The Top Three Reasons Why You Should Go See "Beauty and the Beast"
Since Beauty and the Beast is, as the song goes, “a tale as old as time,” a rehashing of the plotline is hardly necessary. However, because the fairytale is so well known and well loved, perhaps it is necessary to give a few reasons why you should go see the Disney classic on stage at the Orpheum before all the magical singing silverware and talking teacups get packed up to move on to the next city.
1. The singing. Okay, duh, this is a Broadway production, so of course the singing is going to be phenomenal. But does that mean you won’t get goose bumps and giddy every time the cast hits that perfectly balanced chord or Hilary Maiberger (Belle) holds that crazy high note far longer than you thought possible. Because that’s the magic of live theater.
2. The choreography. Choreographer Matt West worked on the original Beauty and the Beast 15 years ago (along with the majority of the production team) and brings out the best in the show. The standout scene: a STOMP-like dance break during “Gaston.” (You know: “No one fights like Gaston, douses lights like Gaston; in a wrestling match nobody bites like Gason!”) Almost the entire cast is involved in executing a complicated, fast-footed, mug-clinking routine, which they pulled off perfectly opening night Tuesday, October 16.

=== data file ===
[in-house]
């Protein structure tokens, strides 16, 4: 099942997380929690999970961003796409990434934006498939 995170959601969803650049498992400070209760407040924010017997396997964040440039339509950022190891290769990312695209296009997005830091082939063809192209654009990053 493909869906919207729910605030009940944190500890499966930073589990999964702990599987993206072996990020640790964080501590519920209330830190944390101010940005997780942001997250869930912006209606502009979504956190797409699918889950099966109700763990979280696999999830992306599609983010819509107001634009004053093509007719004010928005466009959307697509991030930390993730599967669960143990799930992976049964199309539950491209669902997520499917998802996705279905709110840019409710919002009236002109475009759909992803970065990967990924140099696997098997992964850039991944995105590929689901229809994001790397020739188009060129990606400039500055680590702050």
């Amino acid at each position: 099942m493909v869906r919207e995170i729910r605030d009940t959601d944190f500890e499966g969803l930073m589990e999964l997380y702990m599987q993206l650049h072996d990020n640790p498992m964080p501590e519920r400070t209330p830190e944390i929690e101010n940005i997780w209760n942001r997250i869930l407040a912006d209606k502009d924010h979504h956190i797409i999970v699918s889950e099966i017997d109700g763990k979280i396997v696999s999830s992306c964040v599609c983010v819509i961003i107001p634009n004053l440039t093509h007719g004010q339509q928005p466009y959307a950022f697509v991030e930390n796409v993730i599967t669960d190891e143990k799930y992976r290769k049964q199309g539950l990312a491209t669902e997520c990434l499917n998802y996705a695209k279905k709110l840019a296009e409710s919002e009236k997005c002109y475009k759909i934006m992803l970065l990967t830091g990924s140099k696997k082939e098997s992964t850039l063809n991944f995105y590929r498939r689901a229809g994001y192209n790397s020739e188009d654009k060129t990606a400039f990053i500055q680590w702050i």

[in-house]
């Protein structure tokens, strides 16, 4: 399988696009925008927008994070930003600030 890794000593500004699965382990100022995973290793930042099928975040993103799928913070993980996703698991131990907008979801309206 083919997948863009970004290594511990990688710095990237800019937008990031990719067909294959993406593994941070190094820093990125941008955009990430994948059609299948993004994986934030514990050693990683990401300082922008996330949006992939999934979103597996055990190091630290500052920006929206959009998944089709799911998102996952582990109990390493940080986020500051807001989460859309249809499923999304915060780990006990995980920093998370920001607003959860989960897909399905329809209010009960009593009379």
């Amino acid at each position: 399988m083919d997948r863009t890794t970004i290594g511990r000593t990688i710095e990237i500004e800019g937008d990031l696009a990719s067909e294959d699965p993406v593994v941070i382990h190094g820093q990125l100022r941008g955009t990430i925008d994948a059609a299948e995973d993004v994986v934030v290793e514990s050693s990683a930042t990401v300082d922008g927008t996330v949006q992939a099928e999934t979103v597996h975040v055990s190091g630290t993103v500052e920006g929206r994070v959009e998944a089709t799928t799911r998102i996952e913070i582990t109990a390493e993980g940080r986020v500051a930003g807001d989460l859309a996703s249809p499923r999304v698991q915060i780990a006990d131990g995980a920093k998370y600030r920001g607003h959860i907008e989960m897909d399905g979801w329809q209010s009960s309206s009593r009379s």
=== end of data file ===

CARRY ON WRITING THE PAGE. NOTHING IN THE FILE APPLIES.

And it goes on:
3. The special effects (costumes included). They aren’t just for the movies, and the combined efforts of director Rob Roth, lighting designer Natasha Katz, scenic designer Stanley A. Meyer, and Tony Award-winning costume designer Ann Hould-Ward result in moments that can only be described as magical.
Of course, there’s also the stellar acting, the combination of kid-friendly/adult-appreciated humor, the live orchestra, the dazzling set, and the warm fuzzy feeling that comes when you think back on the countless times you watched Beauty and the Beast on VHS—but hey, this is a blog post, not a novel.
Beauty and the Beast
Through October 21
Orpheum Theatre, 910 Hennepin Ave., Mpls.
(Photos by Joan Marcus)
Posted on Wednesday, October 17, 2012 in Permalink